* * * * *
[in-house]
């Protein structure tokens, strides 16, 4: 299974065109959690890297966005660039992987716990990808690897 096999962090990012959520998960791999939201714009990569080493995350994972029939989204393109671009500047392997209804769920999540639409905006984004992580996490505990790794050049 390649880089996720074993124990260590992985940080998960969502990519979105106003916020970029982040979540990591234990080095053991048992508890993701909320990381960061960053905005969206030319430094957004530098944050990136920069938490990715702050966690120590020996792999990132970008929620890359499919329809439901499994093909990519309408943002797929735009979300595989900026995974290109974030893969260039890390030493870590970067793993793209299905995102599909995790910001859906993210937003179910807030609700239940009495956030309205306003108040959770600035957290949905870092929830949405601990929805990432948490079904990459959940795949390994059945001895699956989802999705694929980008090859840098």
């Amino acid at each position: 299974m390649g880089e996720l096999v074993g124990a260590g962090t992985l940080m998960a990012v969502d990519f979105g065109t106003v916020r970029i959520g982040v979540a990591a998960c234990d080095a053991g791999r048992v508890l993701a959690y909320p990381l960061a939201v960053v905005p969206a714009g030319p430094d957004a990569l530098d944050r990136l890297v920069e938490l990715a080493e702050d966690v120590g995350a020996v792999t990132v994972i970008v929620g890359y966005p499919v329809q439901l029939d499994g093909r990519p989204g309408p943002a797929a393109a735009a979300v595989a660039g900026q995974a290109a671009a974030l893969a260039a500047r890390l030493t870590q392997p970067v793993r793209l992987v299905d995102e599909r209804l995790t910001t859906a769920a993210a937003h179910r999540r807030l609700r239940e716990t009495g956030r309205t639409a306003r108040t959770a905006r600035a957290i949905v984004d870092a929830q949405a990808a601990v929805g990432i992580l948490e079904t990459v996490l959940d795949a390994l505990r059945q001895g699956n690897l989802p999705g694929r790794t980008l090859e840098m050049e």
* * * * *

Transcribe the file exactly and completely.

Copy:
[in-house]
């Protein structure tokens, strides 16, 4: 299974065109959690890297966005660039992987716990990808690897 096999962090990012959520998960791999939201714009990569080493995350994972029939989204393109671009500047392997209804769920999540639409905006984004992580996490505990790794050049 390649880089996720074993124990260590992985940080998960969502990519979105106003916020970029982040979540990591234990080095053991048992508890993701909320990381960061960053905005969206030319430094957004530098944050990136920069938490990715702050966690120590020996792999990132970008929620890359499919329809439901499994093909990519309408943002797929735009979300595989900026995974290109974030893969260039890390030493870590970067793993793209299905995102599909995790910001859906993210937003179910807030609700239940009495956030309205306003108040959770600035957290949905870092929830949405601990929805990432948490079904990459959940795949390994059945001895699956989802999705694929980008090859840098």
């Amino acid at each position: 299974m390649g880089e996720l096999v074993g124990a260590g962090t992985l940080m998960a990012v969502d990519f979105g065109t106003v916020r970029i959520g982040v979540a990591a998960c234990d080095a053991g791999r048992v508890l993701a959690y909320p990381l960061a939201v960053v905005p969206a714009g030319p430094d957004a990569l530098d944050r990136l890297v920069e938490l990715a080493e702050d966690v120590g995350a020996v792999t990132v994972i970008v929620g890359y966005p499919v329809q439901l029939d499994g093909r990519p989204g309408p943002a797929a393109a735009a979300v595989a660039g900026q995974a290109a671009a974030l893969a260039a500047r890390l030493t870590q392997p970067v793993r793209l992987v299905d995102e599909r209804l995790t910001t859906a769920a993210a937003h179910r999540r807030l609700r239940e716990t009495g956030r309205t639409a306003r108040t959770a905006r600035a957290i949905v984004d870092a929830q949405a990808a601990v929805g990432i992580l948490e079904t990459v996490l959940d795949a390994l505990r059945q001895g699956n690897l989802p999705g694929r790794t980008l090859e840098m050049e």